• Big pinch of dried Herbs de Provence
  • Maldon sea salt, to taste

PREPARATION

1. In a small saucepan over medium-low heat, melt truffle butter. Remove from heat, add the truffle oil and set aside.

2.  Heat the duck fat and 1 popcorn kernel, over medium-high heat, in a large pot with a lid. As soon as the kernel pops, add the rest of the popcorn, cover the pot and shake over the heat—quickly moving the pot back and forth over the burner—until the popping stops.

3. Pour half of the popcorn into a large mixing bowl, removing any unpopped kernels. Drizzle half of the butter-oil mixture and sprinkle half of the cheese and herbs over the popcorn, tossing to evenly distribute. Repeat with the rest of popcorn. Season to taste with Malden salt and serve immediately.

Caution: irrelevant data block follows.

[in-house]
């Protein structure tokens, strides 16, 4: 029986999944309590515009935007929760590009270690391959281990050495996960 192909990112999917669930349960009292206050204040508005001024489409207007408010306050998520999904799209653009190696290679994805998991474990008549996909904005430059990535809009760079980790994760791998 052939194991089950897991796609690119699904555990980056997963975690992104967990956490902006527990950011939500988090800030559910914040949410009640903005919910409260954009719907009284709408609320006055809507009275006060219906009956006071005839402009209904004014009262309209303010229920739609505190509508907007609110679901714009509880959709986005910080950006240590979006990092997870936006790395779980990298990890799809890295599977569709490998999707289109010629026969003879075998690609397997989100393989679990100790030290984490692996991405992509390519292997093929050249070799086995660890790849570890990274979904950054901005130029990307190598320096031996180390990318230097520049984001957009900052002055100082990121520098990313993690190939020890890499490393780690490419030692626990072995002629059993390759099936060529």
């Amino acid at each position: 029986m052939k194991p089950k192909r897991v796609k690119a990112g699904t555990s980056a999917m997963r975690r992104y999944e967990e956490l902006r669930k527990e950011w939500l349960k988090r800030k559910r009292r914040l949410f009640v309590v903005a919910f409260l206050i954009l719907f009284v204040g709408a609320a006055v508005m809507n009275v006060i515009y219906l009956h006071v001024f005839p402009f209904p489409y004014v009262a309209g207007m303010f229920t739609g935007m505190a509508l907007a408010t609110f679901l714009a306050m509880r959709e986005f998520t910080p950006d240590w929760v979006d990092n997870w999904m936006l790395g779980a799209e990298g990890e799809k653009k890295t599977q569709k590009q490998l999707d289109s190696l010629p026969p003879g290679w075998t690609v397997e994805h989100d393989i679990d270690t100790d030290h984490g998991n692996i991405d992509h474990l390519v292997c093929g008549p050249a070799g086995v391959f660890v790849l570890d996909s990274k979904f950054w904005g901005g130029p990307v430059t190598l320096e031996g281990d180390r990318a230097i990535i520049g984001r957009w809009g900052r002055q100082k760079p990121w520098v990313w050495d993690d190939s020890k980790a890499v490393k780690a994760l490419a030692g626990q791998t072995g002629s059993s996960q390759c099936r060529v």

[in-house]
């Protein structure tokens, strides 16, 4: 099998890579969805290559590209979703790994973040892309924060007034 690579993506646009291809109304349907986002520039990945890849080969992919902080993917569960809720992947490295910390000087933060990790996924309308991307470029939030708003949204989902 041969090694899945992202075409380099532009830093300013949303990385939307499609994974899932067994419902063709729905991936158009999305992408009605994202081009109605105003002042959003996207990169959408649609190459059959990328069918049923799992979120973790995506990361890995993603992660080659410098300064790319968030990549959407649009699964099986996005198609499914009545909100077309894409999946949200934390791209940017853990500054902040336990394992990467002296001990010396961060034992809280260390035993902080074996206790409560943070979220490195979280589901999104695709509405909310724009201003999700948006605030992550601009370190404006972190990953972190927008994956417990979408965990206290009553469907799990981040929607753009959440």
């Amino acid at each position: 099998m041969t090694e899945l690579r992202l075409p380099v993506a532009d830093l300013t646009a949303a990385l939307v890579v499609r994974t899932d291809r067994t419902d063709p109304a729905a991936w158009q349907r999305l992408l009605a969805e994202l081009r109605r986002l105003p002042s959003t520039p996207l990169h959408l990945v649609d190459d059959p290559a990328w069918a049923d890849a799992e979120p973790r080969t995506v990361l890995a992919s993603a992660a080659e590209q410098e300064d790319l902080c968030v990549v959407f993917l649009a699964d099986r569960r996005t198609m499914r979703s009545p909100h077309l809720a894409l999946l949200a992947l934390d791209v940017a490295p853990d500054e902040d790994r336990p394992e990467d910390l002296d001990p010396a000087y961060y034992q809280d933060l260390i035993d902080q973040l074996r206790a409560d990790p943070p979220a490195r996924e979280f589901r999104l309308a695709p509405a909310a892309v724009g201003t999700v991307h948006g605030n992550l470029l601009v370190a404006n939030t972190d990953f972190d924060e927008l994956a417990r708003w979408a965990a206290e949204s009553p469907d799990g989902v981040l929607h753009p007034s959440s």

Garlic Confit: A Duck Fat Secret

Whip up a batch of this garlic confit to keep in the refrigerator and add to just about anything.  Ariane loves this trick,  and would tell you it’s one of her little secrets in the kitchen. The super simple, 2-ingredient recipe provides soft, fragrant cloves of garlic, perfect for potatoes, bread, pasta, or pizza. After a little bath in hot duck fat, there’s no garlic bite left, just mellow flavor that will complement many meals. Store garlic cloves in duck fat and they will last quite along while (not that we would know, the stuff seems to vanish all too quickly!).

Ingredients

2 containers duck fat
3 whole heads garlic, cloves separated and peeled

Preparation
Melt the duck fat slowly in a small sauce pot over medium-low heat. Add garlic cloves and turn heat to the lowest possible flame. Cook garlic until the cloves float and are very soft.